Little Miss Sunshine: Cute
The Departed: Phoned-in Scorcese
The Queen & Letters From Iwo Jima: I'm reserving judgment till I see 'em.
Babel: The movie that should have won Best Picture if it wasn't for...

DREAMGIRLS: The most soulful piece of cinema I've seen in nearly 20 years. Blew the roof off the Cinerama Dome and is now blowing the roof off of theatres across the country!

But it won't win. Even though it should, it won't. Three words: The Color Purple

The Departed or The Queen will win. I've already accepted it.

In the end, it will be BABEL.

Hey film lovers - pay attention to "Children of Men". It's getting awesome reviews that are well deserved. It's a thoughtful, compelling, beautifully shot drama that will leave you pondering your future and the future of society.

So if BBM could be embraced by macho critics because it wasn't REALLY gay, than where is the "academy is a hotbet of homophobia" talk coming from?

That's why this topic is a real mystery, Ed!

No, The Departed is winning

You know, Tom, I've read through this piece twice now and I still can't figure out if the answer is "yes" or "no" :)

Dear Dave,
It seems like you've all but crowned Dreamgirls as THE movie that SHOULD win best picture at the Oscars, and if it doesn't win you even spin conspiracy theories on why it is a "Black musical" and that because of that it will be robbed of the best picture Oscar. The reason perhaps why it is not on some important top ten lists is that even if it is "great", perhaps it's not THAT great and trails those in the top ten. Perhaps it's not really the best film of 2006. You overanalyze too much. Fact is, there is no science in predicting who will win because if those who are thought of going to win don't then we have another explanation for that. We always have explanation on whatever outcome. If Brokeback wins best picture we'll say it's because of liberal Hollywood, if it doesn't win, which happened, we'll say it's because the academy is still homophobic, etc.. geez.. you over analyze too much.. like how best director often goes hand in hand with best picture.. and if they don't then it's because it isn't the rule anymore. blah blah blah. get a life.. lighten up.. it's just showbiz!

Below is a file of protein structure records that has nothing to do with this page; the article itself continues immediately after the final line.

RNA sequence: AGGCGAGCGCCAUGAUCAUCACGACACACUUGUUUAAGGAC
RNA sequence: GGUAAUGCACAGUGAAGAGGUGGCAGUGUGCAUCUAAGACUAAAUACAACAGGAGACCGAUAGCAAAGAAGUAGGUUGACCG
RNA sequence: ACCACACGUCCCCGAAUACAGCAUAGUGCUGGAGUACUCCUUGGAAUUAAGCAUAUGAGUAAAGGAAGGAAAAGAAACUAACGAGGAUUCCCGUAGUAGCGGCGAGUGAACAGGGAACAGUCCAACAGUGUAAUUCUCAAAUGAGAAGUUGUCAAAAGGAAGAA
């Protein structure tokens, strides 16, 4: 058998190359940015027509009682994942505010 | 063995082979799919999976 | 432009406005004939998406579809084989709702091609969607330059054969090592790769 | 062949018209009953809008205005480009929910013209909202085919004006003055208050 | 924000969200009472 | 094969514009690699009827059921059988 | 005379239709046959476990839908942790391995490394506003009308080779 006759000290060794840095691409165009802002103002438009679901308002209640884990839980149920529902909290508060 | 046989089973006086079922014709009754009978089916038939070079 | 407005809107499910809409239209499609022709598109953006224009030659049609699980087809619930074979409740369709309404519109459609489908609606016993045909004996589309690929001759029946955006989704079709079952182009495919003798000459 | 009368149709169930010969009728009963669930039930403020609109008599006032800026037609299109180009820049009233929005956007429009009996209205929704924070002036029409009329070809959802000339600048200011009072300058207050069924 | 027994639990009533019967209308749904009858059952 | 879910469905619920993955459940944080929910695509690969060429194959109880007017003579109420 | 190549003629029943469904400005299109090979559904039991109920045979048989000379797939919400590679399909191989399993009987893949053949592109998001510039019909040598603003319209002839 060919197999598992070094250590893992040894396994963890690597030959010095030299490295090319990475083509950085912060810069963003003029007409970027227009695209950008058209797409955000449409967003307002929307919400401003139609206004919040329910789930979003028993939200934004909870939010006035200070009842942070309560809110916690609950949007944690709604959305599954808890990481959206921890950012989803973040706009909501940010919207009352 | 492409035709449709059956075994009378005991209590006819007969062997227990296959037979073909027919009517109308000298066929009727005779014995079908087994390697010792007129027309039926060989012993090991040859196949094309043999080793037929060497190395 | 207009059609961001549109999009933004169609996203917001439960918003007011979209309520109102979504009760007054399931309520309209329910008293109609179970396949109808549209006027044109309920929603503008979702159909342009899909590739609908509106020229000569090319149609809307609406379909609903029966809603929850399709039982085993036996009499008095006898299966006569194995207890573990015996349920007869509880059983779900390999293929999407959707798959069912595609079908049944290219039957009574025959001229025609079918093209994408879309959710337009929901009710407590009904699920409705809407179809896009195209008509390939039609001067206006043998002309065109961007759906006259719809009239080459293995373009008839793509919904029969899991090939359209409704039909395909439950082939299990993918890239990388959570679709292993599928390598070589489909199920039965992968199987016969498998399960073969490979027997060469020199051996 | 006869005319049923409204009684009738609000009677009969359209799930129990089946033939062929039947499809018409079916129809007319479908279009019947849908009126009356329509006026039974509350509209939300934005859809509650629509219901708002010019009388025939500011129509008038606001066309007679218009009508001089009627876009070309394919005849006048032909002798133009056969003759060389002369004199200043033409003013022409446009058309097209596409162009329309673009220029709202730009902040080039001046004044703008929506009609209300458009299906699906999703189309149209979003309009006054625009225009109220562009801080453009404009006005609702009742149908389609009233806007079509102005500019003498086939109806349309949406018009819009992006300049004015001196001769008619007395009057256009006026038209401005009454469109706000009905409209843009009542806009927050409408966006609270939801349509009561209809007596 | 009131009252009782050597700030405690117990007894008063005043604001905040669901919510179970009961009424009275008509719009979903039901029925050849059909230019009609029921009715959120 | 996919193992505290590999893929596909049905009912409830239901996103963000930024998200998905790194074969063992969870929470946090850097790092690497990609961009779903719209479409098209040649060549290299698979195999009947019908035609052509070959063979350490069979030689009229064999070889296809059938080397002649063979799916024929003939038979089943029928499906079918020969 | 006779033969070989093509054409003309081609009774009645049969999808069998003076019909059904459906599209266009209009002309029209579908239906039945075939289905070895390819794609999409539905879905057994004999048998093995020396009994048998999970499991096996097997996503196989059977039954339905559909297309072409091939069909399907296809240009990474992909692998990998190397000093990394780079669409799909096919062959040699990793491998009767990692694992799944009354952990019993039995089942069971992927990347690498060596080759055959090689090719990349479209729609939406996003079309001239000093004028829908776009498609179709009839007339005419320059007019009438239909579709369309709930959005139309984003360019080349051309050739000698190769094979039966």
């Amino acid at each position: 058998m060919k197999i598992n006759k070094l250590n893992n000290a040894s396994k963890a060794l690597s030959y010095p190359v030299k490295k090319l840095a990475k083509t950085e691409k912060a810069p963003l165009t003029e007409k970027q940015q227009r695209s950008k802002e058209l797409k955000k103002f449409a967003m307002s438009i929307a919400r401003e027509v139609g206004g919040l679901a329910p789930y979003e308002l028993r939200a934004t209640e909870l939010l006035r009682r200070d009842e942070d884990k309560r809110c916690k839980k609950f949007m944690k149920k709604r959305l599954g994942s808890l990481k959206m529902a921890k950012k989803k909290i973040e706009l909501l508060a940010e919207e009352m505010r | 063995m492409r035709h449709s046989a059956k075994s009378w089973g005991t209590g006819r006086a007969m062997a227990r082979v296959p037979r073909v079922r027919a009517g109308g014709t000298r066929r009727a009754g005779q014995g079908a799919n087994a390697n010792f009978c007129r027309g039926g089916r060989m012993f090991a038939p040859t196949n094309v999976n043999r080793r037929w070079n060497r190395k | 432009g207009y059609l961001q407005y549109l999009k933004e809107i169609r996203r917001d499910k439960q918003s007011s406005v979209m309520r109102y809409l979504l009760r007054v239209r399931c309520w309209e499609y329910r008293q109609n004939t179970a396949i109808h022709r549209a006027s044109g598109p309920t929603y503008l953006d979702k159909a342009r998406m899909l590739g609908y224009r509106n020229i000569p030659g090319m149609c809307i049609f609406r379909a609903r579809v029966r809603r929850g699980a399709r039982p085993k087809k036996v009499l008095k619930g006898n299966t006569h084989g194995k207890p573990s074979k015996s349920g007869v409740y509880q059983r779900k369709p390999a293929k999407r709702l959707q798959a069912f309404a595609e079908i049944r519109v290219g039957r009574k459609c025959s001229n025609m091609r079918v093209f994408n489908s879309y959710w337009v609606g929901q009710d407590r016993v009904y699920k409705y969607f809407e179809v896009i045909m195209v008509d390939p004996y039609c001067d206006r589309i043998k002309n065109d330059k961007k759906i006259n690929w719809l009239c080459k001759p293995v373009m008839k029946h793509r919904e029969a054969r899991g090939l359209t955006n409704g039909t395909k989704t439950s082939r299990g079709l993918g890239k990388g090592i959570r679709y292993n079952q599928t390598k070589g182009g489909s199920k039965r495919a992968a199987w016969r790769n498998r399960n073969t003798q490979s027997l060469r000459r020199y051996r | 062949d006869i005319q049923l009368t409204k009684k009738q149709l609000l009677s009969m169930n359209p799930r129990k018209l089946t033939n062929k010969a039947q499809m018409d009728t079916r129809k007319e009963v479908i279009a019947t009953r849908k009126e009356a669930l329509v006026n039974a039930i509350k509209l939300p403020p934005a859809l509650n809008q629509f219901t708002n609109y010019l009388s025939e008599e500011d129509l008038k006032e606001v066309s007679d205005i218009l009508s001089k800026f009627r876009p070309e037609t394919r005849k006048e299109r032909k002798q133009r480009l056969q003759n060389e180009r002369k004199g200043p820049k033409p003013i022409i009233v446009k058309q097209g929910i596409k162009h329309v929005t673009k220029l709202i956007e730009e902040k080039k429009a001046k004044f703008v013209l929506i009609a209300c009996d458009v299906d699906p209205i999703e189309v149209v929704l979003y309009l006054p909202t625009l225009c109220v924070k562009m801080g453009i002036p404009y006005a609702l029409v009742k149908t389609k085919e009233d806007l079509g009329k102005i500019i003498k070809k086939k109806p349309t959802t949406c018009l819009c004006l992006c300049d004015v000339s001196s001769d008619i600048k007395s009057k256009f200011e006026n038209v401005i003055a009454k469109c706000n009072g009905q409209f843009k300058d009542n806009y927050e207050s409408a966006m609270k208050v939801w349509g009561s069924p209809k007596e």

Dear Goldderby,
It's really kinda amusing how you're deadset on making Dreamgirls win best picture and how you spin conspiracy theories on how it will NOT win because of prejudice against a "black musical". Perhaps the reason that it won't win, if that will be the case, is because it really is not the best film of 2006? The fact that you said that it didn't appear in certain important top ten lists perhaps tells us that it's yeah, great.. but not jsut as great as those in the top ten. Think about it. It seems like you've almost appointed it best picture at this point. For shame.

I haven't seen "The Departed", but have seen negative reviews from some critics.

"Flags of Our Fathers" continues to make me ponder the after effects of war on a young man's psychic behavior. Also, to have a war, there has to be the "Universal Soldier", that Buffy St.Marie once sang about. Perhaps the anti-war stance of the movie contributed to the less than strong boxoffice, despite critical acclaim.

I also think that part of it was mainly because the public is sick of that "morally unjust" war in Iraq.